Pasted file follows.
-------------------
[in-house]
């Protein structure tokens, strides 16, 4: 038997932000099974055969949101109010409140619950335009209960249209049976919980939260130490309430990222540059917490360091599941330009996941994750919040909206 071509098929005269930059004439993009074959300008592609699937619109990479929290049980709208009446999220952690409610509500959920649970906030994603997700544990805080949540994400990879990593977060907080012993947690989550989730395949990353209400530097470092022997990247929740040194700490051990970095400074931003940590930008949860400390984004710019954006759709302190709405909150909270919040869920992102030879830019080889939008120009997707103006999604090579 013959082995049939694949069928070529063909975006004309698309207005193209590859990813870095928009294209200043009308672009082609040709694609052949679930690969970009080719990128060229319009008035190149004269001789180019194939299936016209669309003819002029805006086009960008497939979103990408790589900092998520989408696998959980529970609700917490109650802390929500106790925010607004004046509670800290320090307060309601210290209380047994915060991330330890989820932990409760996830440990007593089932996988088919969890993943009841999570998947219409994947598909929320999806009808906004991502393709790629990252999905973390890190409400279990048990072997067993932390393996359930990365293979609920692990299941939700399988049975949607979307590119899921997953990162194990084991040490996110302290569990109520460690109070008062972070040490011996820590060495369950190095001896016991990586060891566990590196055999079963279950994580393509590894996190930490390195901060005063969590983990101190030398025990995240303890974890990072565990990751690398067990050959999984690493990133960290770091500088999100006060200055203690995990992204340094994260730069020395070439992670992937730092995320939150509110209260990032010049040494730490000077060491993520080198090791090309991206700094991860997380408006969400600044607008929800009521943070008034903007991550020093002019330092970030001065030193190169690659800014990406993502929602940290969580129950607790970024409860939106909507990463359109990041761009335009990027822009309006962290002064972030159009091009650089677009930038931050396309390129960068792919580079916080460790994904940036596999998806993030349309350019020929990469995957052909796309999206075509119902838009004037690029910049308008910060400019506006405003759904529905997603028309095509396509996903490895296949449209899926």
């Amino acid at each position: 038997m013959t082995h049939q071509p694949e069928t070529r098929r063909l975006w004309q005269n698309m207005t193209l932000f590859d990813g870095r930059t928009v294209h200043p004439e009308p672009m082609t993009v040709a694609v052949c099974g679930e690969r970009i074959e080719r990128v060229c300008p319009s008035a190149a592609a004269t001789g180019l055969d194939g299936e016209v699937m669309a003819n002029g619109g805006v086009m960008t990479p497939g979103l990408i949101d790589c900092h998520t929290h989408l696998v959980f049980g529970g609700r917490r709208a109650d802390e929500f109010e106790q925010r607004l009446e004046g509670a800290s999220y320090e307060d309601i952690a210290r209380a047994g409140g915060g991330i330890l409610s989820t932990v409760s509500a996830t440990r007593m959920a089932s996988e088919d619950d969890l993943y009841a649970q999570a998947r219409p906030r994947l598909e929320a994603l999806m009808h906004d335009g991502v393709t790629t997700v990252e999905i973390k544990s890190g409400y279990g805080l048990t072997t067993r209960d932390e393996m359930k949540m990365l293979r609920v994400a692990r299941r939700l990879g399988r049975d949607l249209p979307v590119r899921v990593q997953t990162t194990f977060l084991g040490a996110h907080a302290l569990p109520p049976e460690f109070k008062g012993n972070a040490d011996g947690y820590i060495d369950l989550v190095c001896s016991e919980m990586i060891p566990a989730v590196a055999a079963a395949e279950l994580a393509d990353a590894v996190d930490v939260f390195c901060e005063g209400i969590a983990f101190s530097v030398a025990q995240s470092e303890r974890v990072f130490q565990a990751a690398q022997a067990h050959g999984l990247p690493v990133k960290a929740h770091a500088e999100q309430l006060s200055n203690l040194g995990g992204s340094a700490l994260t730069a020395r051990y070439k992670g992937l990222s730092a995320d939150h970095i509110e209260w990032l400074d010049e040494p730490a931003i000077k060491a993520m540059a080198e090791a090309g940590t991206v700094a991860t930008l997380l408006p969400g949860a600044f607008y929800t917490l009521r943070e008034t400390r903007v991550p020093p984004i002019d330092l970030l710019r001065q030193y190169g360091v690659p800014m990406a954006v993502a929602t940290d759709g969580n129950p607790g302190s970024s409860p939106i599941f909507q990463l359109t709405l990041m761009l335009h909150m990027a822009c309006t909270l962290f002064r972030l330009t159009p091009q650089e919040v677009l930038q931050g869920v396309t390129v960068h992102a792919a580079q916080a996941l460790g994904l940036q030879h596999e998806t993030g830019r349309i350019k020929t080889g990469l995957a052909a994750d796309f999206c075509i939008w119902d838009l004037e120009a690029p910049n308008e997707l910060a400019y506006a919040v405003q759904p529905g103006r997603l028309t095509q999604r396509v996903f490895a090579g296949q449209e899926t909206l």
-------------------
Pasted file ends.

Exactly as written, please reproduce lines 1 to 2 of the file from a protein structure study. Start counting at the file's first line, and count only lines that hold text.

[in-house]
């Protein structure tokens, strides 16, 4: 038997932000099974055969949101109010409140619950335009209960249209049976919980939260130490309430990222540059917490360091599941330009996941994750919040909206 071509098929005269930059004439993009074959300008592609699937619109990479929290049980709208009446999220952690409610509500959920649970906030994603997700544990805080949540994400990879990593977060907080012993947690989550989730395949990353209400530097470092022997990247929740040194700490051990970095400074931003940590930008949860400390984004710019954006759709302190709405909150909270919040869920992102030879830019080889939008120009997707103006999604090579 013959082995049939694949069928070529063909975006004309698309207005193209590859990813870095928009294209200043009308672009082609040709694609052949679930690969970009080719990128060229319009008035190149004269001789180019194939299936016209669309003819002029805006086009960008497939979103990408790589900092998520989408696998959980529970609700917490109650802390929500106790925010607004004046509670800290320090307060309601210290209380047994915060991330330890989820932990409760996830440990007593089932996988088919969890993943009841999570998947219409994947598909929320999806009808906004991502393709790629990252999905973390890190409400279990048990072997067993932390393996359930990365293979609920692990299941939700399988049975949607979307590119899921997953990162194990084991040490996110302290569990109520460690109070008062972070040490011996820590060495369950190095001896016991990586060891566990590196055999079963279950994580393509590894996190930490390195901060005063969590983990101190030398025990995240303890974890990072565990990751690398067990050959999984690493990133960290770091500088999100006060200055203690995990992204340094994260730069020395070439992670992937730092995320939150509110209260990032010049040494730490000077060491993520080198090791090309991206700094991860997380408006969400600044607008929800009521943070008034903007991550020093002019330092970030001065030193190169690659800014990406993502929602940290969580129950607790970024409860939106909507990463359109990041761009335009990027822009309006962290002064972030159009091009650089677009930038931050396309390129960068792919580079916080460790994904940036596999998806993030349309350019020929990469995957052909796309999206075509119902838009004037690029910049308008910060400019506006405003759904529905997603028309095509396509996903490895296949449209899926």